Edited by Geoffrey D. Broadhead
Terese Wilhelmsen, Marit Sørensen, and Ørnulf N. Seippel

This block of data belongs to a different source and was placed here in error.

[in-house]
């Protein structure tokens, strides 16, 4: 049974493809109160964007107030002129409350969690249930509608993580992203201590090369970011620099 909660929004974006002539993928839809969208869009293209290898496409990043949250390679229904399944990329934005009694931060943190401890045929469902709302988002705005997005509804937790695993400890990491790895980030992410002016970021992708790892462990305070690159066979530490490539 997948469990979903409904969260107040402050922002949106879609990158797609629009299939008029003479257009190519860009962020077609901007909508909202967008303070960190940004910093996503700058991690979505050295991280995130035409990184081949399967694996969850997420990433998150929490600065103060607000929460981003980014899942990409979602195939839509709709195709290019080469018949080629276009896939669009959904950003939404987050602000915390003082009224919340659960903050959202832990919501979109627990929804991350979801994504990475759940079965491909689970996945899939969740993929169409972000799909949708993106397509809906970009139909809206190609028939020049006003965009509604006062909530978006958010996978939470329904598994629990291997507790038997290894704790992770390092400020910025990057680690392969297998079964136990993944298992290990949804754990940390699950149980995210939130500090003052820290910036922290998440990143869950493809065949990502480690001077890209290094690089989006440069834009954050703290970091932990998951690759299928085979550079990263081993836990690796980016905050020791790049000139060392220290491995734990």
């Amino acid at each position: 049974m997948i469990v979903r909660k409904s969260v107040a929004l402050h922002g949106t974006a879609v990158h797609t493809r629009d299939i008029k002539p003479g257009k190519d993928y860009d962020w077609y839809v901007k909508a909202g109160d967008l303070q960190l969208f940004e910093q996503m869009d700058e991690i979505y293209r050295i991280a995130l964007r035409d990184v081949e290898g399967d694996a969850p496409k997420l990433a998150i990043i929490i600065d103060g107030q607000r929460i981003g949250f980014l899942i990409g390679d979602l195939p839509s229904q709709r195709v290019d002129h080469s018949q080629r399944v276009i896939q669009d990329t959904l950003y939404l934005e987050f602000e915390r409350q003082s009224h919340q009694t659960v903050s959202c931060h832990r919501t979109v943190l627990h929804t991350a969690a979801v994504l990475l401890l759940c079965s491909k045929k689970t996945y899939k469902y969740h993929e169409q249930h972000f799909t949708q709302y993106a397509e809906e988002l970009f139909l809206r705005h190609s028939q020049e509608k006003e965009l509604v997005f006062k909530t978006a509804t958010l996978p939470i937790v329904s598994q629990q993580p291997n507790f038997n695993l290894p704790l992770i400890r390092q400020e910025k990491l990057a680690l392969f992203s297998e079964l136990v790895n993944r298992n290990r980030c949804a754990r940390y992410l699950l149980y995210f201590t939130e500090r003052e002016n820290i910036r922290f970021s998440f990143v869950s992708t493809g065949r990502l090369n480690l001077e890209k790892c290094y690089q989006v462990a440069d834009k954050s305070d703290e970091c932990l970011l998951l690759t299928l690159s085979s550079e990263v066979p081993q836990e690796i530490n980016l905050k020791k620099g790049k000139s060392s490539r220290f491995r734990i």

This article is focused on how combinations of motivational attributes and motivational climates support social and pedagogical inclusion in physical education among children with disabilities. Theoretically, the authors integrate tenets from achievement-goal theory and self-determination theory. To capture the motivational complexity underlying children’s experiences of inclusion in physical education, they use a 2-step fuzzy qualitative comparative analysis. The analyses of contextual conditions yielded 2 sufficient inclusion-supportive climates, namely a physically inclusive and mastery-oriented climate or a physical inclusive, autonomy-supportive, and low performance-oriented climate. The configurations of motivational attributes in the inclusion-supportive climates indicated 4 sufficient pathways to social and pedagogical inclusion. The path with the largest coverage of children was in the physically inclusive and mastery-oriented climate and represented children who were task and ego oriented and low on amotivation and experienced satisfaction of the need for autonomy, competence, and relatedness.